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Fun Facts for Groundhog Day

Posted on 1/29/2021
by Rene Stroud, Naturalist
Get to know our favorite weather predicting mammal!

Will we have an early spring or six more weeks of winter? Only the groundhog knows! Get to know these amateur meteorologists & get ready for February 2nd!

What is the difference between a groundhog & a woodchuck?

Nothing! These are two common terms for the same animal. The Marmota monax is a rodent who is related to squirrels. Did you know woodchucks can climb trees as well as swim? 

Why is Groundhog Day in February?

Groundhog Day is a North American holiday held on February 2nd each year & there is actually a reason for this date. February 2nd is roughly halfway between the winter solstice in December & the vernal equinox in March making it the mid-way point of winter. Groundhogs also end their hibernation in early to mid February in anticipation of the return of spring making these little rodents a haringer of spring all on their own.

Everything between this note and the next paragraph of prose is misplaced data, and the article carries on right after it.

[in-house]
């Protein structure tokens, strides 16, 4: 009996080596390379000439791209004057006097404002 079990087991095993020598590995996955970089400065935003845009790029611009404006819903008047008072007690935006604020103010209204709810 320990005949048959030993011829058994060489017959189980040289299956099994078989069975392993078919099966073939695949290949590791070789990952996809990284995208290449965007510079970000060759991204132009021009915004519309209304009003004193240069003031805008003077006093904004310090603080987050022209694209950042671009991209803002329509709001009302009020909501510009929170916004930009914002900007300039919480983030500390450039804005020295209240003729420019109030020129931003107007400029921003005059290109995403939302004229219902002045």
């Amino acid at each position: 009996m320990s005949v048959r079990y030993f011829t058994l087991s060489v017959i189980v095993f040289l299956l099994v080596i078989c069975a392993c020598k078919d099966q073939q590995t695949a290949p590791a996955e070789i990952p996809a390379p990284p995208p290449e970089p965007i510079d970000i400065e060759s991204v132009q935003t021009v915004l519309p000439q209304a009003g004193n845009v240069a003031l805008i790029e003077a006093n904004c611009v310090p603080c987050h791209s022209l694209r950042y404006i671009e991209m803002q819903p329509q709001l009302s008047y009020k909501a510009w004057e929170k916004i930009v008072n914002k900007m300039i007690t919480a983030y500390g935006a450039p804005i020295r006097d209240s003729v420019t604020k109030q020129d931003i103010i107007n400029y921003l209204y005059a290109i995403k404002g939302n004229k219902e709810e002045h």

Why do they wake up on a regular schedule?

We aren't exactly sure but we think the groundhog's internal clock is sensitive to changes in the amount of daylight & this impacts their sleep hormone production. More daylight means they create less melatonin & they begin to wake. 

Why are they called "whistle pigs" or "whistlers"?

These more colloquial names aren't too common in Iowa but can be heard occasionally, especially in areas further east. This nickname comes from the high pitched whistle sound they make when they are threatened. 

Where do they hibernate?

Groundhogs occupy underground burrows all year long & retreat to the lowest portion, the hibernaculum, during the winter for their sleep. This portion of the burrow is below the frost line so this means their body temperature stays around 40 degrees fahrenheit. 

What's do they eat?

Groundhogs are vegetarians & really enjoy green plants, especially dandelion greens. They are also common garden pests who enjoy tasty vegetables. Like most hibernating animals they will bulk up, adding extra weight to help them survive the winter. This is important since they can lose half their body weight over the winter months. 

Can a woodchuck really chuck wood?

Nope. Just a fun rhyme. 

Sources: College of Veterinary Medicine, Cornell University; New York State Department of Environmental Conservation; Mammals of the Eastern United States, Second Edition, William J. Hamilton Jr. and John O. Whitaker Jr.

 

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Winter Tree Identification: Part 1 (2/5/2021)
by Rene Stroud, Naturalist

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